Yes, you read that right.
The management was charging hawkers for each tray returned by a customer.
This tray-return initiative was estimated to cost hawkers between $600 to $900 a month, and was a separate cost from dish-washing and cleaning costs – which can come up to $1,100.
Including rent, it was reported that hawkers were paying over $4,000 to rent a stall at the hawker centre. These costs were seen by some Singaporeans as excessive and unfair to the hawkers, noting that they could have no choice but to transfer the costs to customers – aka, rising food prices.
Although it has since been announced that the hawker centre will adopt a deposit system where customers pay a refundable deposit of 20 cents for a tray instead, the controversy has brought our hawker culture into the spotlight, including the systemic problems of rising rental costs and stifling management policies that hawkers face.
Then, Pat Law, founder of a local social media agency, shared about how her hawker parents were once made to apologise for not serving free herbal soup to non-paying customers, adding another dimension to the conversation – the fact that customer attitudes matter, too.
Singaporeans love our hawker food, and we’re proud of our hawker heritage – a culture that’s to be nominated for a UNESCO listing.
But do we stop at extending the same love to our hawkers?
The Pride had a chat with a few hawkers at Telok Ayer Food Centre to find out what they think.
Nur and Amin, co-owners of Nuramin, a nasi padang stall
For Nur and Amin, the husband-and-wife duo of popular nasi padang store Nuramin, respect is all they’re looking for.
“My wife Nur has manned this stall for over two decades, initially with the help of hired staff. I joined her a few years ago, after I left my job,” shares Amin, who is in his mid-50s. “Our stall, Nuramin, is a combination of our names!”
Nuramin’s delicious food and generous portions have won them regular customers, many of whom Amin is heartened to see repeatedly patronise his stall.
“We encounter nice, friendly customers more than unpleasant ones,” he says. “Honestly, there are probably only one or two ‘bad’ customers out of every 100.
“However, we did recently have a young female customer cheat us of a free meal,” Amin reveals. “Often, customers will order food but forget they don’t have enough cash. I trust them, so I let them have their meals first. They can always come and pay us back later – even the next day, if they can’t make it back on the same day.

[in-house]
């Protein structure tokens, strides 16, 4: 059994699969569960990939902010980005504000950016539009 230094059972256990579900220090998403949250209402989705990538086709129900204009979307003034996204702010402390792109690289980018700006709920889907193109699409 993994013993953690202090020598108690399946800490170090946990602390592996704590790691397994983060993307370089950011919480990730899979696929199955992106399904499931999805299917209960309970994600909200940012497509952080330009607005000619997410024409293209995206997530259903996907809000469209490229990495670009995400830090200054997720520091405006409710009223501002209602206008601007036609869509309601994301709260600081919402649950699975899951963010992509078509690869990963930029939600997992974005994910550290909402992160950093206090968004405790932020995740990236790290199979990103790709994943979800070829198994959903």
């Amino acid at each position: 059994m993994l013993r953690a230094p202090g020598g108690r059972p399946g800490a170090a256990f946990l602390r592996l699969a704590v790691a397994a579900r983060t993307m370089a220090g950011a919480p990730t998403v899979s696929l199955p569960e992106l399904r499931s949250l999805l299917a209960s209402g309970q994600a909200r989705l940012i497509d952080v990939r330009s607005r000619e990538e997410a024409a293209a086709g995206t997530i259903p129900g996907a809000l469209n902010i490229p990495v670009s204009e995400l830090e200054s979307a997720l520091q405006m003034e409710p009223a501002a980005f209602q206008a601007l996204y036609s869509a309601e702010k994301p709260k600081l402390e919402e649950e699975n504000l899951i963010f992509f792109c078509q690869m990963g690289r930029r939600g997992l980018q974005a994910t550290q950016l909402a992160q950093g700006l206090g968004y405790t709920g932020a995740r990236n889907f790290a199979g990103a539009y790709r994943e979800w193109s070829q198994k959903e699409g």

“But this lady just took her food and till now, hasn’t come back to pay for her bill. I was quite disappointed.
“We also have entitled customers who demand bigger pieces of meat or more food. Usually, we’ll just give in and ladle more onto their plates,” he admits.
“But many of our regulars are friendly and polite. It’s always a joy to see them again,” he smiles.
For Amin and his wife, who consider themselves generous people, they are more than willing to give free sambal and plastic cutlery to patrons at the hawker centre, even if they do not buy any food from Nuramin – provided they ask nicely.
“We’re actually fine with people taking our plastic cutlery or sambal chilli – the only problem is when they are rude about it or if they just snatch it.
“Often, people just come up and grab many saucers of chilli, and then walk away!” he says woefully.
Nuramin’s cutlery and sambal may come free for patrons at the hawker centre, but not for its stall owners, who pay for everything out of their own pocket.
“I actually order batches of disposable cutlery daily, as we have no storage area to keep a bulk order in. It costs me around $20 a day,” says Amin.
In addition to the monetary expenses of running a business, Nur and Amin spend up to 12 hours a day at their stall, preparing, cooking and serving their food to customers.
“Our stall opens from 11am to 4 or 5pm daily, depending on how quickly we sell out,” says Amin. “But, since we spend four hours or more a day preparing the dishes – ayam goreng, beef rendang, sayur lodeh – and about two hours after closing time to clean up, our day typically starts at 7am and ends at 7pm.”
The hawker life is not an easy one.
“We have to invest our own money into this stall – from ingredients to equipment, and of course, rent. We sacrifice time, energy, and sometimes our health,” he continues.
“We’re trying to earn a living, just like everyone else – I wish more Singaporeans would understand that about us.”
In spite of the challenges, Amin says the hard work is worth it.
“We really love our job. And I’m proud that we’re preserving our Malay heritage and culture,” he admits bashfully.